What’s an average day like for you?

I typically have to wake up early and go to the gym and return back to start business items. As an independent artist, people forget that 75% of what you do is managing other people, talking to accountants, booking agents, publicist, and coordinating your directors. It really is a small business. I usually reserve my late nights for creative work such as writing, movie auditions, or going to music studios. My days are long; from five in the morning till noon is pretty much so all about the music.

Please discuss how you interact with and respond to fans…

I make it a point to reach out and respond to as many fans on my social media as possible. During Covid, I had a talent show that would give my fans an opportunity to display their talents. I’ve always interacted with them and I think they appreciate how close I allow them to get in my life and understand my experiences.

What is your favorite part about this line of work? Your least favorite? And, why?

My most favorite part of being an artist is performing. I love being in front of the people and being able to share moments with people who love music. My most challenging is trying to juggle all of the various business items as an independent artist. I’ve learned a lot, but it can definitely be overwhelming at times.

What advice would you have for someone wanting to follow in your footsteps?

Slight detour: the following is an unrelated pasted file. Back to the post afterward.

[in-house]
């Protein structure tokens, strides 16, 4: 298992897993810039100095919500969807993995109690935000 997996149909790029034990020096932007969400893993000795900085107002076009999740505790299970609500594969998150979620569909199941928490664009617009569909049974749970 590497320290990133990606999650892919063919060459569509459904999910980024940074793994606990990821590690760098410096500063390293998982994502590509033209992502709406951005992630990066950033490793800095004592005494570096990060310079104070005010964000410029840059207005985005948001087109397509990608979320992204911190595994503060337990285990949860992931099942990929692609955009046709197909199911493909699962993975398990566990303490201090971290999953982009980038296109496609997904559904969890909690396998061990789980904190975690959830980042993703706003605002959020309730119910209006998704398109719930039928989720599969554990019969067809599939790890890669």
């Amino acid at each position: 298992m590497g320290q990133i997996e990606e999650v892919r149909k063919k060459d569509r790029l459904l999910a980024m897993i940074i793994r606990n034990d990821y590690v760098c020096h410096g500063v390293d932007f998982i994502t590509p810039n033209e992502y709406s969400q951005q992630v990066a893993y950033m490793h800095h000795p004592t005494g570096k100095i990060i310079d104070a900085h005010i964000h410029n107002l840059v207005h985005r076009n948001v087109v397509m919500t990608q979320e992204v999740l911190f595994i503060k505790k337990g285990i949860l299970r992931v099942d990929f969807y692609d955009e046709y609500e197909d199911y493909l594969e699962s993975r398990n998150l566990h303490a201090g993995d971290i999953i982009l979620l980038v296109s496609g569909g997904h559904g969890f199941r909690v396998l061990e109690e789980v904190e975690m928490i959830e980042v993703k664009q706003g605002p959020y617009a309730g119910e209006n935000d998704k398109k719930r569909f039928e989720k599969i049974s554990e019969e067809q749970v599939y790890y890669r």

I would say to make sure that they understand the business. Creating a hit record isn’t just about the melody and the lyrics. It’s about making sure that you get the song out in the most effective way possible. This requires you to place a lot of trust in people, so make sure you do the homework on the process and relationships that you have.

Looking ahead, say five or maybe even ten years from now, where do you see yourself?

I continue to see myself performing. I see hit records, big shows, and hopefully more opportunities to transform the music industry.

What are your career plans for the rest of 2023?

I am focused on festivals and performances. I am finishing up my tour in Lagos and Abuja, and will start touring in the United States this summer and fall. I also plan on going to the United Kingdom and Europe as well.

Any “parting” words for our readers?

Thank you for supporting my music! There’s nothing more important to an artist than the support she gets from the people. So please continue to support independent artistry, and Afrobeats music!